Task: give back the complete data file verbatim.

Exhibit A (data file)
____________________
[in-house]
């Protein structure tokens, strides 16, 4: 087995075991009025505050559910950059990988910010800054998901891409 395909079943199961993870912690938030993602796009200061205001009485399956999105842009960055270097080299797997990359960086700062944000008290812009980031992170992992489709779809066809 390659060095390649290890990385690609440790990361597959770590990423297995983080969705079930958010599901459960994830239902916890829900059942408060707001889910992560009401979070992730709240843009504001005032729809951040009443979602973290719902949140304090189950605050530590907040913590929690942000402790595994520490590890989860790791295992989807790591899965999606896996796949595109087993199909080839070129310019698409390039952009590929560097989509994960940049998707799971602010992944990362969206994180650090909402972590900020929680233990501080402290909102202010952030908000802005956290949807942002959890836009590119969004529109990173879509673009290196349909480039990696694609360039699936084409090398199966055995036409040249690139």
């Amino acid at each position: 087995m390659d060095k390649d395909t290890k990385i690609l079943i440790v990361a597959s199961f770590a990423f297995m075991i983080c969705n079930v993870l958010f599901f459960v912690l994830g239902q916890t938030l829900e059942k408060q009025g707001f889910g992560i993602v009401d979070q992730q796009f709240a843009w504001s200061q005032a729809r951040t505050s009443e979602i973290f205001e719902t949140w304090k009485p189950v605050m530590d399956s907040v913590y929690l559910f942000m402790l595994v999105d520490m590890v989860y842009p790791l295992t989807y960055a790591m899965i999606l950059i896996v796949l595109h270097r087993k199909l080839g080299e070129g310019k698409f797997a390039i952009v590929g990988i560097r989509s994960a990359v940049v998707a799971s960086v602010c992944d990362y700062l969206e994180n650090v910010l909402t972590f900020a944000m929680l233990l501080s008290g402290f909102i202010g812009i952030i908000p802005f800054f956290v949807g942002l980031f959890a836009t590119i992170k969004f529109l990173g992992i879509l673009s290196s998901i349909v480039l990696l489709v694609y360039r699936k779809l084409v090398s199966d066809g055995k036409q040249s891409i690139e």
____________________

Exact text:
[in-house]
């Protein structure tokens, strides 16, 4: 087995075991009025505050559910950059990988910010800054998901891409 395909079943199961993870912690938030993602796009200061205001009485399956999105842009960055270097080299797997990359960086700062944000008290812009980031992170992992489709779809066809 390659060095390649290890990385690609440790990361597959770590990423297995983080969705079930958010599901459960994830239902916890829900059942408060707001889910992560009401979070992730709240843009504001005032729809951040009443979602973290719902949140304090189950605050530590907040913590929690942000402790595994520490590890989860790791295992989807790591899965999606896996796949595109087993199909080839070129310019698409390039952009590929560097989509994960940049998707799971602010992944990362969206994180650090909402972590900020929680233990501080402290909102202010952030908000802005956290949807942002959890836009590119969004529109990173879509673009290196349909480039990696694609360039699936084409090398199966055995036409040249690139």
């Amino acid at each position: 087995m390659d060095k390649d395909t290890k990385i690609l079943i440790v990361a597959s199961f770590a990423f297995m075991i983080c969705n079930v993870l958010f599901f459960v912690l994830g239902q916890t938030l829900e059942k408060q009025g707001f889910g992560i993602v009401d979070q992730q796009f709240a843009w504001s200061q005032a729809r951040t505050s009443e979602i973290f205001e719902t949140w304090k009485p189950v605050m530590d399956s907040v913590y929690l559910f942000m402790l595994v999105d520490m590890v989860y842009p790791l295992t989807y960055a790591m899965i999606l950059i896996v796949l595109h270097r087993k199909l080839g080299e070129g310019k698409f797997a390039i952009v590929g990988i560097r989509s994960a990359v940049v998707a799971s960086v602010c992944d990362y700062l969206e994180n650090v910010l909402t972590f900020a944000m929680l233990l501080s008290g402290f909102i202010g812009i952030i908000p802005f800054f956290v949807g942002l980031f959890a836009t590119i992170k969004f529109l990173g992992i879509l673009s290196s998901i349909v480039l990696l489709v694609y360039r699936k779809l084409v090398s199966d066809g055995k036409q040249s891409i690139e």